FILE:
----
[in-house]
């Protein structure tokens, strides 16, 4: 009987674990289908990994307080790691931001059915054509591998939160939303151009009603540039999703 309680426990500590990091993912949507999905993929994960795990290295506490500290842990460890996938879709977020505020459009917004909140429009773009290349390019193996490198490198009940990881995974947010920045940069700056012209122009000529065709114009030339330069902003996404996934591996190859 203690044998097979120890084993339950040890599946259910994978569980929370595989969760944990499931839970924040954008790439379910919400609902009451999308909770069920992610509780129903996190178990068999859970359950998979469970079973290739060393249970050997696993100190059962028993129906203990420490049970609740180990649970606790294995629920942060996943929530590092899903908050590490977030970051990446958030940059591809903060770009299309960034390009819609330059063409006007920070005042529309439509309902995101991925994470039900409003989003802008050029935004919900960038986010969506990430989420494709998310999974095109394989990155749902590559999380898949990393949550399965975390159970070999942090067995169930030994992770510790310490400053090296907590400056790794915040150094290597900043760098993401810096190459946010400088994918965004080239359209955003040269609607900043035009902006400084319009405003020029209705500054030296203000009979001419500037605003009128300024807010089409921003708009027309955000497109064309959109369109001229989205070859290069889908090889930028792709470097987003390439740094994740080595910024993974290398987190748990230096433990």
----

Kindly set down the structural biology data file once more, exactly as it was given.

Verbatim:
[in-house]
């Protein structure tokens, strides 16, 4: 009987674990289908990994307080790691931001059915054509591998939160939303151009009603540039999703 309680426990500590990091993912949507999905993929994960795990290295506490500290842990460890996938879709977020505020459009917004909140429009773009290349390019193996490198490198009940990881995974947010920045940069700056012209122009000529065709114009030339330069902003996404996934591996190859 203690044998097979120890084993339950040890599946259910994978569980929370595989969760944990499931839970924040954008790439379910919400609902009451999308909770069920992610509780129903996190178990068999859970359950998979469970079973290739060393249970050997696993100190059962028993129906203990420490049970609740180990649970606790294995629920942060996943929530590092899903908050590490977030970051990446958030940059591809903060770009299309960034390009819609330059063409006007920070005042529309439509309902995101991925994470039900409003989003802008050029935004919900960038986010969506990430989420494709998310999974095109394989990155749902590559999380898949990393949550399965975390159970070999942090067995169930030994992770510790310490400053090296907590400056790794915040150094290597900043760098993401810096190459946010400088994918965004080239359209955003040269609607900043035009902006400084319009405003020029209705500054030296203000009979001419500037605003009128300024807010089409921003708009027309955000497109064309959109369109001229989205070859290069889908090889930028792709470097987003390439740094994740080595910024993974290398987190748990230096433990």